Screening for pesticides using magnetic nanoparticles
The use of magnetic nanoparticles to extract synthetic pesticides can reduce the screening process by four hours. Khai Trung Le talks to Assistant Professor Yang Hongshun about his team’s new method.
A new method of screening for pesticides takes an unusual angle through the use of bespoke magnetic nanoparticles to simplify the extraction of pesticides, which lend the process high sensitivity and speed.
The technique, developed by scientists from the Food Science and Technology Programme at the National University of Singapore (NUS), focuses on synthetic pesticides, specifically pyrethorids, that are commonly used in vegetable farming. Synthetic pesticides are extensively used to control agricultural pests and thus improve crop yield, but the long-term effects of human ingestion may lead to adverse health.
Yang Hongshun, Assistant Professor at the NUS Food Science and Technology Programme, told Materials World, ‘Pyrethorids have carcinogenic and teratogenic effects on mammals, if they are exposed to certain amounts. To the best of our knowledge, no synthetic pesticide is 100% safe, although the harm depends on the amount of exposure and other properties,’ including long-term ingestion of excess residues. Yang points to numerous studies, including Mammal Toxicology of Synthetic Pyrethorids, published by Springer, and Studies on the teratogenic effects of deltamethrin in rats, published by Europe PMC, among others.
Nanoparticles with a Fe3O4 magnetic core and polystyrene coating layer capable of attracting chemicals with benzene rings, such as pyrethorids, are used to extract the pyrethorid via magnetic separation. The pyrethorids are then washed off with organic solvents for analysis.
Yang said, ‘Substances with similar chemical structure can be attracted to each other. Since polystyrene and pyrethorids share the structural properties – both highly conjugated – they can attract each other.’ The team claims that this allows the nanoparticles to extract pyrethorids from the bulk samples used during tests more easily and specifically and at low concentrations – as little as 0.02 nanograms per gram of vegetables – compared to general extraction techniques.’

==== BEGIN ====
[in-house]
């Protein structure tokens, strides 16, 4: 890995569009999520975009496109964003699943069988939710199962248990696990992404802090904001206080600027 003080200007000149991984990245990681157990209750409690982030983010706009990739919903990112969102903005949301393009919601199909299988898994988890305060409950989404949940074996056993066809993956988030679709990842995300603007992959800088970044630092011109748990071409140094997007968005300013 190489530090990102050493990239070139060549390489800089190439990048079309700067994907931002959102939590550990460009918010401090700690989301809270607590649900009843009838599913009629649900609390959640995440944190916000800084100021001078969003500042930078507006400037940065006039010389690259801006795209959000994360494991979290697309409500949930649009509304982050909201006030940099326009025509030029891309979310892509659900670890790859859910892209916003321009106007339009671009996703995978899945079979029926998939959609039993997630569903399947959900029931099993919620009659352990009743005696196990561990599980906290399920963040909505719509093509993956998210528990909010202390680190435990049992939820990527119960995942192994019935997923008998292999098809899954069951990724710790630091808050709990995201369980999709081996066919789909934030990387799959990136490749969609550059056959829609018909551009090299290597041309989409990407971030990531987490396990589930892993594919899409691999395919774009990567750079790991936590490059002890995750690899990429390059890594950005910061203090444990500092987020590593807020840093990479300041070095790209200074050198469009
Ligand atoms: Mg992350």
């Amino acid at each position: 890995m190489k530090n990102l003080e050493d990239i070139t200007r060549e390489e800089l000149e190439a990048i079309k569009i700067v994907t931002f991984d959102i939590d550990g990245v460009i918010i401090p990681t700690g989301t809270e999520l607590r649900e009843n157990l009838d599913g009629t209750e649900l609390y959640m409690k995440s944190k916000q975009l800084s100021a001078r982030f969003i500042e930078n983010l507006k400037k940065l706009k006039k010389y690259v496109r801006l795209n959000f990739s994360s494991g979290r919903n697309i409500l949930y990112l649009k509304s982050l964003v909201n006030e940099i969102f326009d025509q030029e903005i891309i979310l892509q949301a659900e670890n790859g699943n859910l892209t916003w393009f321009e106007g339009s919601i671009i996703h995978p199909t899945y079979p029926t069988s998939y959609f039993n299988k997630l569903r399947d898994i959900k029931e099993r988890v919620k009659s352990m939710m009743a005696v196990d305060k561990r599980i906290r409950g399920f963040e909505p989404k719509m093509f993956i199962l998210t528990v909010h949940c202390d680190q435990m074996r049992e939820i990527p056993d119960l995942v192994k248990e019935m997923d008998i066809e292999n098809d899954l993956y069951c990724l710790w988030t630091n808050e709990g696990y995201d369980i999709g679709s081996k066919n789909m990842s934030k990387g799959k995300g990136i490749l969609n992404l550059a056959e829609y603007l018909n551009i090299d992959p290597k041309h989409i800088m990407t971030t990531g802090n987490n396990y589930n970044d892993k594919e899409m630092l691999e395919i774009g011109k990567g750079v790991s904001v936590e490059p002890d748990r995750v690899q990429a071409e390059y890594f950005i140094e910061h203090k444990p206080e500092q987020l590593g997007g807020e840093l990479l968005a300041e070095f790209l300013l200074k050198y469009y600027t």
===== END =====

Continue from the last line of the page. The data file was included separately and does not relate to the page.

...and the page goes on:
Common techniques for pyrethorid screening involve lengthy and costly procedures, including column filtration and centrifugation, which the team states can take up to six hours to process and analyse a sample. Yang added that the NUS technique is not only far more rapid, taking under two hours, but is more cost effective. ‘Because our magnetic nano adsorbants can be recycled after use,’ said Yang. ‘After each extraction procedure is finished, we can complete our nanoparticles using magnets and, after an easy wash and dry process, they can be reused up to 30 times. Additionally, since we are using solid phase adsorbants, the consumption of organic solvents is being reduced significantly too, further reducing the cost.’
With small modifications, the nanoparticle can detect pyrethorids in a variety of vegetables, fruits, and vegetable oils, which Yang said demonstrates ‘the method is reliable and versatile for different food items. The same principle can be applied for detecting other chemical hazards in food systems. With small modifications, we are going to expand its application to make it suitable for detecting different hazardous chemicals in various samples’. The NUS team is also exploring using alternative magnetic nanoparticles with different coatings to extract other chemicals of concern.